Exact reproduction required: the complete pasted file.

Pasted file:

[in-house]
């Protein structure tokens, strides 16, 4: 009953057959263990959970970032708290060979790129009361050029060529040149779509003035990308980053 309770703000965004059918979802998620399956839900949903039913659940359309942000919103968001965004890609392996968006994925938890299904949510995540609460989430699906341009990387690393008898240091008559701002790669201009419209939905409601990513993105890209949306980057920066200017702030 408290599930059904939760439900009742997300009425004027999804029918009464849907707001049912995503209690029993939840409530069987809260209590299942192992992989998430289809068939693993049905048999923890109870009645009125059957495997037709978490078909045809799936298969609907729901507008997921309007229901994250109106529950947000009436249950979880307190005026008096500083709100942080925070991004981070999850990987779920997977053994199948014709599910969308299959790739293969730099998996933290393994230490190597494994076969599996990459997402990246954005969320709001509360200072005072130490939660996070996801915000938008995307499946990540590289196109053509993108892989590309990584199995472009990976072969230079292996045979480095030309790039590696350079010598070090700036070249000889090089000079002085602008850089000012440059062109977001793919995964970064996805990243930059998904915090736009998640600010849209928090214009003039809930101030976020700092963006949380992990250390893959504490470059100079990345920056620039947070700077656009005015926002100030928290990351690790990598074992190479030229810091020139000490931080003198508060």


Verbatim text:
[in-house]
């Protein structure tokens, strides 16, 4: 009953057959263990959970970032708290060979790129009361050029060529040149779509003035990308980053 309770703000965004059918979802998620399956839900949903039913659940359309942000919103968001965004890609392996968006994925938890299904949510995540609460989430699906341009990387690393008898240091008559701002790669201009419209939905409601990513993105890209949306980057920066200017702030 408290599930059904939760439900009742997300009425004027999804029918009464849907707001049912995503209690029993939840409530069987809260209590299942192992992989998430289809068939693993049905048999923890109870009645009125059957495997037709978490078909045809799936298969609907729901507008997921309007229901994250109106529950947000009436249950979880307190005026008096500083709100942080925070991004981070999850990987779920997977053994199948014709599910969308299959790739293969730099998996933290393994230490190597494994076969599996990459997402990246954005969320709001509360200072005072130490939660996070996801915000938008995307499946990540590289196109053509993108892989590309990584199995472009990976072969230079292996045979480095030309790039590696350079010598070090700036070249000889090089000079002085602008850089000012440059062109977001793919995964970064996805990243930059998904915090736009998640600010849209928090214009003039809930101030976020700092963006949380992990250390893959504490470059100079990345920056620039947070700077656009005015926002100030928290990351690790990598074992190479030229810091020139000490931080003198508060």